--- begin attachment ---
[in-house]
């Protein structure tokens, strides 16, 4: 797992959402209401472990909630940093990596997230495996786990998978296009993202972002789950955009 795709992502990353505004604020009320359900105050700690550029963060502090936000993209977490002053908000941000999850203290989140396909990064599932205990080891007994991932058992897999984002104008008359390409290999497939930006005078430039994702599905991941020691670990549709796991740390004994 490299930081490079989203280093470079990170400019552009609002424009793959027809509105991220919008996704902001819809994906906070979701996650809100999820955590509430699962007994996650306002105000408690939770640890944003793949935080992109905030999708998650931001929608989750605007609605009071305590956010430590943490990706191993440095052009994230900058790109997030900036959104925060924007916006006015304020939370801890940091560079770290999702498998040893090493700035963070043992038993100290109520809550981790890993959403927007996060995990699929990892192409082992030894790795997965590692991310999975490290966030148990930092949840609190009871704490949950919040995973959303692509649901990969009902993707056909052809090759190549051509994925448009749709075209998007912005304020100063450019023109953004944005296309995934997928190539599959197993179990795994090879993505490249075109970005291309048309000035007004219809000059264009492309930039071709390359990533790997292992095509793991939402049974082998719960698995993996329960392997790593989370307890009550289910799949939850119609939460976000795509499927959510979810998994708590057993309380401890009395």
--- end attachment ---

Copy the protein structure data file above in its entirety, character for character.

[in-house]
């Protein structure tokens, strides 16, 4: 797992959402209401472990909630940093990596997230495996786990998978296009993202972002789950955009 795709992502990353505004604020009320359900105050700690550029963060502090936000993209977490002053908000941000999850203290989140396909990064599932205990080891007994991932058992897999984002104008008359390409290999497939930006005078430039994702599905991941020691670990549709796991740390004994 490299930081490079989203280093470079990170400019552009609002424009793959027809509105991220919008996704902001819809994906906070979701996650809100999820955590509430699962007994996650306002105000408690939770640890944003793949935080992109905030999708998650931001929608989750605007609605009071305590956010430590943490990706191993440095052009994230900058790109997030900036959104925060924007916006006015304020939370801890940091560079770290999702498998040893090493700035963070043992038993100290109520809550981790890993959403927007996060995990699929990892192409082992030894790795997965590692991310999975490290966030148990930092949840609190009871704490949950919040995973959303692509649901990969009902993707056909052809090759190549051509994925448009749709075209998007912005304020100063450019023109953004944005296309995934997928190539599959197993179990795994090879993505490249075109970005291309048309000035007004219809000059264009492309930039071709390359990533790997292992095509793991939402049974082998719960698995993996329960392997790593989370307890009550289910799949939850119609939460976000795509499927959510979810998994708590057993309380401890009395």